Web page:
The confetti rained down on a rapt audience that had spent the last four hours fist-pumping, pogoing and wailing on air guitars. Two years after it was first announced, the Green Day-led Hella Mega tour — a demonstration of rock’s selling power — came to a fiery end Monday night in Seattle.
The intergenerational crowd of mothers and daughters, boyfriends and girlfriends, dads and … other dads, who packed T-Mobile Park, hung on every word during Green Day’s sentimental send-off of “Good Riddance (Time of Your Life),” a remarkably enduring ballad that soundtracked every Y2K high school graduation.
Apparently loud enough to hear from West Seattle, the amp-cranking blowout — for which Green Day was joined by fellow mainstreamed pop-punks Fall Out Boy and alt-rock hitmakers Weezer — closed Seattle’s biggest concert weekend in two years with a bang. The tour’s pandemic delays only fueled anticipation among eager rock fans, who stood to shout along when Queen’s “Bohemian Rhapsody” came booming through the speakers before Green Day even took the stage. (Ever see an entire baseball stadium reenact that scene from “Wayne’s World”?)
“Goddamn, it took a long time to get here,” frontman Billie Joe Armstrong remarked, midway through their set, as Mike Dirnt’s bouncy bass line started a revved-up “Longview.”
Live music doesn’t always go according to script, evident in Hella Mega’s hella delays, and throughout a stacked weekend of COVID-altered concerts. But that unpredictability is part of the magic and sometimes even the most adverse circumstances can make for the most memorable nights.
After a sprightly crunching “Minority,” Armstrong pulled a 15-year-old fan on stage to join them on guitar for a cover of “Knowledge” by revered ska-punks Operation Ivy, Green Day’s old label mates from their pre-fame days. It’s a move the band’s pulled for at least 20 years, back when they were on heyday Warped Tours with other pop-punk hooligans. After trying to teach her a few chords under the Jumbotron’s microscope (no pressure, kid) it just wasn’t clicking, and Armstrong turned instead to a less-rootable grown-up to take her place.
The crowd-work misfire became a heartwarming moment when Armstrong tracked the girl down afterward to give her the guitar, possibly the coolest souvenir of summer’s biggest rock tour.
I’ve been seeing live music, in one form or another, at least semi-regularly since restrictions eased this spring. But when pandemic shutdowns forced the industry into a painful hibernation, I often thought about some of my fondest concert experiences. Rarely were they the times when everything went smoothly.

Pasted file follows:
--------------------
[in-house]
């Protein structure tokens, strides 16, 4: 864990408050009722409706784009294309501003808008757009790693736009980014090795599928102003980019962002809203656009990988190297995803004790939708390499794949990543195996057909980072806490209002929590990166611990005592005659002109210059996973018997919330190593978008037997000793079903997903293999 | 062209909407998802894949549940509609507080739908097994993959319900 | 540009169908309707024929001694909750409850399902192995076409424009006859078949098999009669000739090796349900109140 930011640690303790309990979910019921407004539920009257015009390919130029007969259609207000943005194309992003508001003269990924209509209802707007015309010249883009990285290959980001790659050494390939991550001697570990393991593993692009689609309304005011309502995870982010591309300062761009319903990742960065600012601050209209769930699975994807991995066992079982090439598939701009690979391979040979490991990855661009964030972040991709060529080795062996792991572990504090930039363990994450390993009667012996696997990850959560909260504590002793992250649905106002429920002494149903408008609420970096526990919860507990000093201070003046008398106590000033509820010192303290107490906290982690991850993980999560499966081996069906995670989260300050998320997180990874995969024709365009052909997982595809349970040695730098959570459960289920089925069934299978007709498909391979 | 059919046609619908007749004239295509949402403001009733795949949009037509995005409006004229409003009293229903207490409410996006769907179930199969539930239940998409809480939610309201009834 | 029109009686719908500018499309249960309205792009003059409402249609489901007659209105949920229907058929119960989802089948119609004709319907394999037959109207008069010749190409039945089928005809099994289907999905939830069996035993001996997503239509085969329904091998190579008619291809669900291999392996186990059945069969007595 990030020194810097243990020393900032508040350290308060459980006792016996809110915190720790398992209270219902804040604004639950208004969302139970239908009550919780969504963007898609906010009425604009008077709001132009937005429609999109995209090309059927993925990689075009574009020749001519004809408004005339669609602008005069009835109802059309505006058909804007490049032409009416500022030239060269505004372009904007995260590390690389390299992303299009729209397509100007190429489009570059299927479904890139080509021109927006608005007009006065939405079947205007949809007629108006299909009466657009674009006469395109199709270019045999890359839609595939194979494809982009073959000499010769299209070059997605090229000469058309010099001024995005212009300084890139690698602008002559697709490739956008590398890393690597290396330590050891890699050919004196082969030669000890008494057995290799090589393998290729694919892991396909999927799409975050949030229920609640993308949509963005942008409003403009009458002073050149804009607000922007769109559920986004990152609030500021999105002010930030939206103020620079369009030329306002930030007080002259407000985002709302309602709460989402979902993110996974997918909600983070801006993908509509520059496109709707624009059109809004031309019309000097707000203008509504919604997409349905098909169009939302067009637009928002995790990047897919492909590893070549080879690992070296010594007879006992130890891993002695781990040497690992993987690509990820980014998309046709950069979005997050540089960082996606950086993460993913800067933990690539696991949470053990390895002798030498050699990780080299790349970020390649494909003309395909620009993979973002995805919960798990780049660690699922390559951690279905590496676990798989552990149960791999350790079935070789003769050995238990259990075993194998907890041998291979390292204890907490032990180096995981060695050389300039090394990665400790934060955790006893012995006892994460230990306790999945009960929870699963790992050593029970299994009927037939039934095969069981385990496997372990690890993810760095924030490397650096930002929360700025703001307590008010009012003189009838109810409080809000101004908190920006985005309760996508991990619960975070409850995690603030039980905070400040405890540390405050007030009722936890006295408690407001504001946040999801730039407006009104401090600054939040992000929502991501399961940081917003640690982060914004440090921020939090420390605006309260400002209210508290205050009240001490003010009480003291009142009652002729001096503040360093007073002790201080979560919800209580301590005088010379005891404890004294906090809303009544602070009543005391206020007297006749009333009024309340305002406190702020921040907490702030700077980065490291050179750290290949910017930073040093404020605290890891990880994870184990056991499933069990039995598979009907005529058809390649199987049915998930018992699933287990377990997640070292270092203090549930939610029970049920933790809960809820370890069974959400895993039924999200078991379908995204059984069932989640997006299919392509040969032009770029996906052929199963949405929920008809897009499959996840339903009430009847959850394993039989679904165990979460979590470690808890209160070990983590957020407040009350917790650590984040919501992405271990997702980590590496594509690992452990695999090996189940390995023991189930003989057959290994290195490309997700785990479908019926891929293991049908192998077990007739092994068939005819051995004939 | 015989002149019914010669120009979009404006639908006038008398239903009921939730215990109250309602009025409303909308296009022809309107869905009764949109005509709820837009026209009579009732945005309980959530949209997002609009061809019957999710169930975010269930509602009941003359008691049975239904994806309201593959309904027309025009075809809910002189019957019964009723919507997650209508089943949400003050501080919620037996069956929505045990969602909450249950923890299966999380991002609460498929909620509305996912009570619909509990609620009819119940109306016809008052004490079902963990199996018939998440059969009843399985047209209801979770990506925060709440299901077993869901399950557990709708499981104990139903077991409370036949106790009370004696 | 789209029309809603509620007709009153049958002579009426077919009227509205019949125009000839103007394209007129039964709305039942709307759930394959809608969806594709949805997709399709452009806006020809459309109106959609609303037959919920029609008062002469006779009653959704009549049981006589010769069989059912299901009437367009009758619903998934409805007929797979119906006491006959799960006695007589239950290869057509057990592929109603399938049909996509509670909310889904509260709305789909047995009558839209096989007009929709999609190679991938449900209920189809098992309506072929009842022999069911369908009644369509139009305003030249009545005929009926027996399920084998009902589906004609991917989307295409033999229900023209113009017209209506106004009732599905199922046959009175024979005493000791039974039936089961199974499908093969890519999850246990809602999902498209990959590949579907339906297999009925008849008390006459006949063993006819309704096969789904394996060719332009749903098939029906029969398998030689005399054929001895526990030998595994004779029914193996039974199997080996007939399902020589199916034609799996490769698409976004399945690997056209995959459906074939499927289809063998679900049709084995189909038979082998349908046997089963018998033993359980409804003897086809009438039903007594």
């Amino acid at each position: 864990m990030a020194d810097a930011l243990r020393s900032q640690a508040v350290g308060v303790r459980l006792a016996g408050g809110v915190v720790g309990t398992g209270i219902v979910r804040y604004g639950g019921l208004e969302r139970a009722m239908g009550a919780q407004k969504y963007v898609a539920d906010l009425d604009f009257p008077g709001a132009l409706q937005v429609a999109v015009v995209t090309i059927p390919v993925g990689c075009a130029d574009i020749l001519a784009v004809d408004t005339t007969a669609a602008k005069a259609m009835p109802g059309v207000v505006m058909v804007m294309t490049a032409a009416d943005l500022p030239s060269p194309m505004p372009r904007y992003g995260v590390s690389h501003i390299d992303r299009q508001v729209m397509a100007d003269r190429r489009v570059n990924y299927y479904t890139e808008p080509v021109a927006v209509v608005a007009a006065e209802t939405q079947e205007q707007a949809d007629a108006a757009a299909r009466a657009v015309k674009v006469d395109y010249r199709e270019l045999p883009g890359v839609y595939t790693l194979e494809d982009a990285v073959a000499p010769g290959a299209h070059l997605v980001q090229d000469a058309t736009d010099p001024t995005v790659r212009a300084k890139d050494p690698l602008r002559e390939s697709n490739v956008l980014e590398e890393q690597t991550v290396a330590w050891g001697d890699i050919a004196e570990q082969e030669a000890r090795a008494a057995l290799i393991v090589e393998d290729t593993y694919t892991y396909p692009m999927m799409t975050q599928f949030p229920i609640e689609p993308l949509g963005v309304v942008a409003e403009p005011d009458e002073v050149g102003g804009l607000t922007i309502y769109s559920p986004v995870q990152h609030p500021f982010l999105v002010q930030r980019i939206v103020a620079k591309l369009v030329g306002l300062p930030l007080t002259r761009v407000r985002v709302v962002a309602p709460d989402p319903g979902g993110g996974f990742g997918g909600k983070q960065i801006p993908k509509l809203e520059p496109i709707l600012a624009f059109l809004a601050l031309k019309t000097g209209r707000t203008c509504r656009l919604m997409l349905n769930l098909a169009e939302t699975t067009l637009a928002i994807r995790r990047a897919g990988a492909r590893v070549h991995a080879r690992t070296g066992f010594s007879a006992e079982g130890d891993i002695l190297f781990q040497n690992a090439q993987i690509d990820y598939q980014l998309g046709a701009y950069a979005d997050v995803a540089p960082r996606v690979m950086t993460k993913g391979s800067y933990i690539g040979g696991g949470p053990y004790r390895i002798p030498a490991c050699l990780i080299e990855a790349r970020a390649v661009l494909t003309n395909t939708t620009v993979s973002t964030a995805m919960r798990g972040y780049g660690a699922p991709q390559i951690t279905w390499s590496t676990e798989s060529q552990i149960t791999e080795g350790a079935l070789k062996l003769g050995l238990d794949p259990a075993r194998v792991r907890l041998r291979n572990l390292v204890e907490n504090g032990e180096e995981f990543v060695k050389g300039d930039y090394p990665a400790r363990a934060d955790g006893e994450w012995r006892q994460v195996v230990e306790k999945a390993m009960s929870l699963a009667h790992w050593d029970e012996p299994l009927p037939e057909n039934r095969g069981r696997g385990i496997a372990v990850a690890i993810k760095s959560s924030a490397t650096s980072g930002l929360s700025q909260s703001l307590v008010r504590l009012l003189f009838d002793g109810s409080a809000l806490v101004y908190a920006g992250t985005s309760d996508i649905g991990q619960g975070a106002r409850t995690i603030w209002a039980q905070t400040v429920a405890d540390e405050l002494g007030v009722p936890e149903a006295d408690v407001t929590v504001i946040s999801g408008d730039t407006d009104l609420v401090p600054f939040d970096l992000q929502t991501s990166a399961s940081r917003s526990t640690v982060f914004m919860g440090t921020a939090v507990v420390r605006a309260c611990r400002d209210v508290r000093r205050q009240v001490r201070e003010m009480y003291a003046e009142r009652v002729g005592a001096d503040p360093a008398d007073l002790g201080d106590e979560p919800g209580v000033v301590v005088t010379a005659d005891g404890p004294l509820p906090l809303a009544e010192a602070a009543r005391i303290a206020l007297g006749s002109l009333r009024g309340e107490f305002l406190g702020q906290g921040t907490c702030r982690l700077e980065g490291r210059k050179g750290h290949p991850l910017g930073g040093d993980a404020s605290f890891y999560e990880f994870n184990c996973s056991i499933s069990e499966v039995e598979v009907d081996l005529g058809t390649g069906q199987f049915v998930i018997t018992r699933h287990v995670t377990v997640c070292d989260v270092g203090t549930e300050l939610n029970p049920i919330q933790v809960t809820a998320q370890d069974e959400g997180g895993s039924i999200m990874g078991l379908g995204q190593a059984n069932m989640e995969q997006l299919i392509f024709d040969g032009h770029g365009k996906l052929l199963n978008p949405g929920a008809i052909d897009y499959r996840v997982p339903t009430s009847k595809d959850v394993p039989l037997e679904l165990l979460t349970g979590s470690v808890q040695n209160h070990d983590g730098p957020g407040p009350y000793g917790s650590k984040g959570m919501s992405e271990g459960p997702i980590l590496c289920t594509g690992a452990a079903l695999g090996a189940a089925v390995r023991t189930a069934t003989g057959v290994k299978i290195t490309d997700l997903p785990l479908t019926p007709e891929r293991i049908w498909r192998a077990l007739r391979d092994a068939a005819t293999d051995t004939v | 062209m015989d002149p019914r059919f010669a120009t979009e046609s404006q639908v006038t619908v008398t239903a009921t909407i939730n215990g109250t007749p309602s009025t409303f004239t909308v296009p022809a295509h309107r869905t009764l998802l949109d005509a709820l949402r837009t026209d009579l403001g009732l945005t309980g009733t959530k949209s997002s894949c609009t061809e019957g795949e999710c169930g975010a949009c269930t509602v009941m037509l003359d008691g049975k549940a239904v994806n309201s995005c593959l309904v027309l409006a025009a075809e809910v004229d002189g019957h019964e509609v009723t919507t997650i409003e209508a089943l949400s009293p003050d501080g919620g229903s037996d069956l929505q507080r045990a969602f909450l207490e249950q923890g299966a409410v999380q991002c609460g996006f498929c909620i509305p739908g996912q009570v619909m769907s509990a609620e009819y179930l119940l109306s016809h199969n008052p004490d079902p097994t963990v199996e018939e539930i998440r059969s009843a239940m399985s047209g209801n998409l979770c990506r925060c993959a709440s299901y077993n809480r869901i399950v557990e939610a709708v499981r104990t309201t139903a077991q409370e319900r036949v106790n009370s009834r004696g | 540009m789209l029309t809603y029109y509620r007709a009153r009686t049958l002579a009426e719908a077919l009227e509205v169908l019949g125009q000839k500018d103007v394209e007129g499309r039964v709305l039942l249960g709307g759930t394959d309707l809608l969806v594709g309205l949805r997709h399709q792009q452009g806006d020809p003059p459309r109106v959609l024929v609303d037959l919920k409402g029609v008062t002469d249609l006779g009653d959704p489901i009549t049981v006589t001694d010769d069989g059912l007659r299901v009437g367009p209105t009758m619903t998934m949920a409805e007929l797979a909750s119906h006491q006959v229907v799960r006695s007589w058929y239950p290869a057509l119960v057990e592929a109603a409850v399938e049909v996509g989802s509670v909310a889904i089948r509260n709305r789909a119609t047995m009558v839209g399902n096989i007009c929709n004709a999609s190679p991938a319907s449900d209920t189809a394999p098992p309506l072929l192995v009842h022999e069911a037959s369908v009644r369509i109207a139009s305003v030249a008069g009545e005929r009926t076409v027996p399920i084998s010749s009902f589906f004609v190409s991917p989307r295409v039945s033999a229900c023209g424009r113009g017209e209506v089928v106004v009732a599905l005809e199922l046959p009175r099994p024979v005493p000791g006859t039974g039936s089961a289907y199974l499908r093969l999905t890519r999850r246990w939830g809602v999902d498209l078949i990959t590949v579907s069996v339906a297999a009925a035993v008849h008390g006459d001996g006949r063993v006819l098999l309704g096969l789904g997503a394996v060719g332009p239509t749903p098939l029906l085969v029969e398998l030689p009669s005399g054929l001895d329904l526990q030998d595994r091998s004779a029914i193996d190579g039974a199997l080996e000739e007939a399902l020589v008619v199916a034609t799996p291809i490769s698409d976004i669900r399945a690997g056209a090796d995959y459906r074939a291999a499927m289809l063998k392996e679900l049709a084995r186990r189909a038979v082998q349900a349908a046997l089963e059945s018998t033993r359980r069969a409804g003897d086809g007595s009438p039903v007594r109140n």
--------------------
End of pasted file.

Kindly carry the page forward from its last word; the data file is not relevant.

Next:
Labor Day weekend started out with a near disaster when, right before showtime, Dave Matthews Band vaguely announced they would play their Gorge Amphitheatre shows in an “alternate format” after COVID-19 sidelined its backbone rhythm section. It could have been an expensive bummer for roughly 25,000 fans, including the legion of die-hards who travel from around the country for the annual “Labor Dave weekend.”
Instead, they saw Matthews and a rejiggered lineup rise to the challenge, for three nights, and left with an “I was there when” story that will forever be part of DMB lore.
However you slice it, the startup Day In Day Out festival, which brought welcomed laid-back vibes to Seattle Center this weekend, lost some bang-for-the-buck when two of its top four acts, Aminé and Big Wild, canceled due to positive coronavirus tests. Aminé was probably the artist I was personally most excited to see. Though had he played, years from now I’m less likely to remember the finer details of Aminé’s set than I am seeing his replacement — hometown favorite Sol — deliver his impromptu first show since the lockdown, closing an uplifting set with a touching tribute to a friend lost to COVID-19.
Similarly, I remember 2018’s Capitol Hill Block Party as the year sleep-deprived Seattle rapper Sam Lachow, who admitted staying up until sunrise (or damn near), high-kicked his way through a fill-in main stage set with only a few hours notice, and possibly even less sleep. (I had to be reminded this weekend it was GoldLink he substituted for.)
At the end of the day, live music, for me, is less about flawless execution than it is making memories.
When I shared my review of DMB’s unforgettable Sunday set on social media, a dear friend and old show-hopping accomplice left a comment. It reminded me again of a memory I turned to throughout the pandemic when I found myself missing live music.
During a brutal 2012 heat wave, defunct Washington thrashers Black Breath played an industrial space-turned-punk house that acted like an oven in the summer and an ice box in the winter. Clutching cheap beers that were hot as soup by the third sip, we crammed shoulder to shoulder with a hundred other sweat-drenched punks in a scene that would have given the fire marshal a panic attack. It must have been a million degrees under late bassist Elijah Nelson’s thick red mane (may he rest in peace) as the band blazed through a set that was even heavier than the air in the room.
It was the second most physically uncomfortable show I’ve ever been to (I’m still too traumatized to talk about the first). It could have been a miserable disaster.
But it was one of the best nights of my life.